By using this site, you agree to our updated Privacy Policy and our Terms of Use. Manage your Cookies Settings.
446,421 Members | 1,128 Online
Bytes IT Community
+ Ask a Question
Need help? Post your question and get tips & solutions from a community of 446,421 IT Pros & Developers. It's quick & easy.

true or false question

P: n/a
This is a true or false question; if false, please explain why it is
so:

In main(...), the call to Handler with an argument will first call the
default ctor of the class which returns a temporary object and, then it
will call the copy ctor to copy the temp object to the object in the
Handler definition argument. So all in all, it calls two ctors, the
default and the copy ctor, respectively. Now, if this is true, can
someone explain why the default ctor only gets called in my compiler -
even though I've set optimizations to "Disabled (/Od)" in my VSC++ 2005
IDE? Could it be that this optimization is not an option to turn off or
on and that's why only the default ctor is called?

class Foo {
public:
Foo(const Foo& string) {
std::cout<<"copy-ctor"<<std::endl;
}

Foo() {
std::cout<<"def-ctor"<<std::endl;
}
};

void Handler(Foo string) {

}

int main(int argc, char** argv)
{
Handler(Foo());

return 0;
}

[p.s, I know the standard allows copy-ctors to be bypassed on unnamed
temp objects, which would explain my result but I've set optimizations
under properties to Disabled (/Od) ]
I appreciate any replies in advance.

Jul 2 '06 #1
Share this Question
Share on Google+
4 Replies


P: n/a

Xllx Relinet posted:

Handler(Foo());

This line does the following:

(1) It creates a non-const, R-value, name-less object which will be
destroyed at the end of the statement.
(2) The name-less object is passed by value to "Handler", resulting in
a copy-construction. The object born by copy-construction is destroyed
before "Handler" returns control to "main".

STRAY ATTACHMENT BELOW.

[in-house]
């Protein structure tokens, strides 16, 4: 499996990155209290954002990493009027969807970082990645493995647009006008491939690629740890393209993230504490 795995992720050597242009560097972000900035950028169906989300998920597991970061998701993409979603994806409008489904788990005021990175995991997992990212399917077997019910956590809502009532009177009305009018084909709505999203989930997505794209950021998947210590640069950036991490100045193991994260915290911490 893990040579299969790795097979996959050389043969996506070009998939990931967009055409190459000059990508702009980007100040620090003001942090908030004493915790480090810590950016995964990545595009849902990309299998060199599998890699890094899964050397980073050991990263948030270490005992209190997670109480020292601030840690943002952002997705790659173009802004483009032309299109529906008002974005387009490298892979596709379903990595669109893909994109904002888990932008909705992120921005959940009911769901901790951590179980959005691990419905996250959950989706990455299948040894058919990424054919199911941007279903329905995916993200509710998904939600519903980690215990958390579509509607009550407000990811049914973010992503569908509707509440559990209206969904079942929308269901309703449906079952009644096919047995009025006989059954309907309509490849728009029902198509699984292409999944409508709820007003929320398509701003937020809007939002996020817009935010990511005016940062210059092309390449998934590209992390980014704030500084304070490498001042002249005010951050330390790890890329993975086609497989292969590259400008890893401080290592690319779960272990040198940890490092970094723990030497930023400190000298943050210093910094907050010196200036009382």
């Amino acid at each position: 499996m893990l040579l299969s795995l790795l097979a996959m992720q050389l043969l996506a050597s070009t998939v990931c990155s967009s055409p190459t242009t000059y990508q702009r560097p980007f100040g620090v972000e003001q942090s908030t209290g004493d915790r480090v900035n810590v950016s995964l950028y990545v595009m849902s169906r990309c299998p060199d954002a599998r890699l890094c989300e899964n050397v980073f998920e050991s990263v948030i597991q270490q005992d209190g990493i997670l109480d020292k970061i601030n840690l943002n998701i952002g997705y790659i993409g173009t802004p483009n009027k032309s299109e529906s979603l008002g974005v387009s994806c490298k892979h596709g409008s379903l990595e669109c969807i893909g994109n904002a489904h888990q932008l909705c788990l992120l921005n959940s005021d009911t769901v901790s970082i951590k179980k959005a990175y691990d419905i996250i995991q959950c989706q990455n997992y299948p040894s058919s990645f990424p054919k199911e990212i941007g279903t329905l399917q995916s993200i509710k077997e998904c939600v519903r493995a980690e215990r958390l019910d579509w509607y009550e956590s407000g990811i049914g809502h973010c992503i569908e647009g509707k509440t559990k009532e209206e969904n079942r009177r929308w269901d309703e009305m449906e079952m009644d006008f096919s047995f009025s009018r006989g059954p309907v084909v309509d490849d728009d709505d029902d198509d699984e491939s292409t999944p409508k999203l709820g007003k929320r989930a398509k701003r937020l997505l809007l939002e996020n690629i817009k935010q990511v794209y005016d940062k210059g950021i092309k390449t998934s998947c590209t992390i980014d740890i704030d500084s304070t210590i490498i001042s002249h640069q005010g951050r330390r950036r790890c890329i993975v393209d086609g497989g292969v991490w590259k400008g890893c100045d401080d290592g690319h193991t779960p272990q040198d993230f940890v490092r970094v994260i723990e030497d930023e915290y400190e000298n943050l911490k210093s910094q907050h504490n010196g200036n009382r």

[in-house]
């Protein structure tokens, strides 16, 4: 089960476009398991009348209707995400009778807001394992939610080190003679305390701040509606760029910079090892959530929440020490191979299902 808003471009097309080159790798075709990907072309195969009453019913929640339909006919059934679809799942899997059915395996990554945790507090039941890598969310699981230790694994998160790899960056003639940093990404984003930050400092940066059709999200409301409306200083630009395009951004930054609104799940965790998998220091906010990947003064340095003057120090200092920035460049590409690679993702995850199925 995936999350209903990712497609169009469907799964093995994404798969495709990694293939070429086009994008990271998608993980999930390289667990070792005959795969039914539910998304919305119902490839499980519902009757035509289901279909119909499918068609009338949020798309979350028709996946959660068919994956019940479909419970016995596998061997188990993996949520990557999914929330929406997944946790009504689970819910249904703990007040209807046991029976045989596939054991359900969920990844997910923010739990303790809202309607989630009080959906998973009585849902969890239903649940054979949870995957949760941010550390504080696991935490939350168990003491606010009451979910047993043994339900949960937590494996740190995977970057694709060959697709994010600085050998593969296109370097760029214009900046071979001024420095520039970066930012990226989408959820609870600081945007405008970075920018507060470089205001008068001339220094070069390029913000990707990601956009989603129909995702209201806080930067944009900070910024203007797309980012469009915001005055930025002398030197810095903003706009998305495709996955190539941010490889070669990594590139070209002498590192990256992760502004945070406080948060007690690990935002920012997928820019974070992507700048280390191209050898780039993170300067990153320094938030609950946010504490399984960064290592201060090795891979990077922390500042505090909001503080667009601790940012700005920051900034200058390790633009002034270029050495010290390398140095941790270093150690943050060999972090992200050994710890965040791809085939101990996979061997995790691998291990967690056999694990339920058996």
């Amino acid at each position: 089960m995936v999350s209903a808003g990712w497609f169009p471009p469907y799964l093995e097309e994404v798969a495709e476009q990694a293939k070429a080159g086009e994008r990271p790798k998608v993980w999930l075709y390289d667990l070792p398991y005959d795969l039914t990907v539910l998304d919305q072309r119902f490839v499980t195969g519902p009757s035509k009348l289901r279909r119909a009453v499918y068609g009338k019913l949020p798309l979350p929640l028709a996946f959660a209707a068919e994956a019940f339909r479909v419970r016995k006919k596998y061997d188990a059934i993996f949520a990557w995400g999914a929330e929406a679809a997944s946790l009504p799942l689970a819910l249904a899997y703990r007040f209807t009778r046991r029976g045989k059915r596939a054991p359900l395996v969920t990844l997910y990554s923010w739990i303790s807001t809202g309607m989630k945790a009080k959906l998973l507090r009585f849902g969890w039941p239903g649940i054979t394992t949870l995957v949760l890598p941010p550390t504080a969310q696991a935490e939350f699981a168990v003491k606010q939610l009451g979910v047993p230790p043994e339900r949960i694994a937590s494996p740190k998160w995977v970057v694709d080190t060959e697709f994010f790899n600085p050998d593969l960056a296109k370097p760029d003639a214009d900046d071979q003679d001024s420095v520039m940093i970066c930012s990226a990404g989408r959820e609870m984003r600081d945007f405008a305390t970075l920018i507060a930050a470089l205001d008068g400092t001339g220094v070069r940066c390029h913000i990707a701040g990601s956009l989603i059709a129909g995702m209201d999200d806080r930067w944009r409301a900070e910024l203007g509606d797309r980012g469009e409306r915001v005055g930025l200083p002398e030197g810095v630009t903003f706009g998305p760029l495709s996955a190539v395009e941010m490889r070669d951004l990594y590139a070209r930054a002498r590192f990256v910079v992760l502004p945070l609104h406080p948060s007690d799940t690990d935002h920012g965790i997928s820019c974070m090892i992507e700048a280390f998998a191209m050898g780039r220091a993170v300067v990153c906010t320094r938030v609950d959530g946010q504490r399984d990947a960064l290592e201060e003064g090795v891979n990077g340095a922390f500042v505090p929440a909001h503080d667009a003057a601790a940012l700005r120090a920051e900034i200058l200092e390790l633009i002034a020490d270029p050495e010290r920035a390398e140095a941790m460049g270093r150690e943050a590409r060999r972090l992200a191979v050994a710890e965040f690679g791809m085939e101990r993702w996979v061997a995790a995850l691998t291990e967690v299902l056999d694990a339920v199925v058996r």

(3) The name-less object is destroyed after the first semi-colon in the
body of "main".
The compiler is free to elide construction of temporary objects.
Look for a compiler flag that resembles something like:

--no-elide-constructor
--

Frederick Gotham
Jul 2 '06 #2

P: n/a
Frederick Gotham wrote:
(1) It creates a non-const, R-value, name-less object which will be
destroyed at the end of the statement.
My Book TICPP (Thinking In CPP) says that temporary objects are const
by default. What's the deal?
>
The compiler is free to elide construction of temporary objects.

Look for a compiler flag that resembles something like:

--no-elide-constructor
I'll try looking for that setting. Any Ideas where I could find it
exactly in VC++ 2005 S-Edition?

Jul 2 '06 #3

P: n/a
Xllx Relient posted:
Frederick Gotham wrote:
> (1) It creates a non-const, R-value, name-less object which will
be
>destroyed at the end of the statement.

My Book TICPP (Thinking In CPP) says that temporary objects are const
by default. What's the deal?

Your book is broken. Remedy: A canister of petrol and a box of matches.

A temporary is non-const by default. If you want a const temporary, you
must explicitly specify that you want it to be const:

#include<string>

int main()
{
typedef std::string const ConstString;

ConstString(); /* This a const temporary */
}
Here's something I posted recently which explains it in greater detail:

http://groups.google.ie/group/comp.l...323091f?hl=en&
>The compiler is free to elide construction of temporary objects.

Look for a compiler flag that resembles something like:

--no-elide-constructor

I'll try looking for that setting. Any Ideas where I could find it
exactly in VC++ 2005 S-Edition?

None sorry, but I bet they do over on:

microsoft.public.vstudio.development

--

Frederick Gotham
Jul 2 '06 #4

P: n/a

Frederick Gotham wrote:
Xllx Relient posted:
Frederick Gotham wrote:
(1) It creates a non-const, R-value, name-less object which will
be
destroyed at the end of the statement.
My Book TICPP (Thinking In CPP) says that temporary objects are const
by default. What's the deal?


Your book is broken. Remedy: A canister of petrol and a box of matches.

A temporary is non-const by default. If you want a const temporary, you
must explicitly specify that you want it to be const:

#include<string>

int main()
{
typedef std::string const ConstString;

ConstString(); /* This a const temporary */
}
Here's something I posted recently which explains it in greater detail:

http://groups.google.ie/group/comp.l...323091f?hl=en&
The compiler is free to elide construction of temporary objects.

Look for a compiler flag that resembles something like:

--no-elide-constructor
I'll try looking for that setting. Any Ideas where I could find it
exactly in VC++ 2005 S-Edition?


None sorry, but I bet they do over on:

microsoft.public.vstudio.development

--

Frederick Gotham
Thanks a lot, Frederick Gotham. You were very helpful.

Jul 2 '06 #5

This discussion thread is closed

Replies have been disabled for this discussion.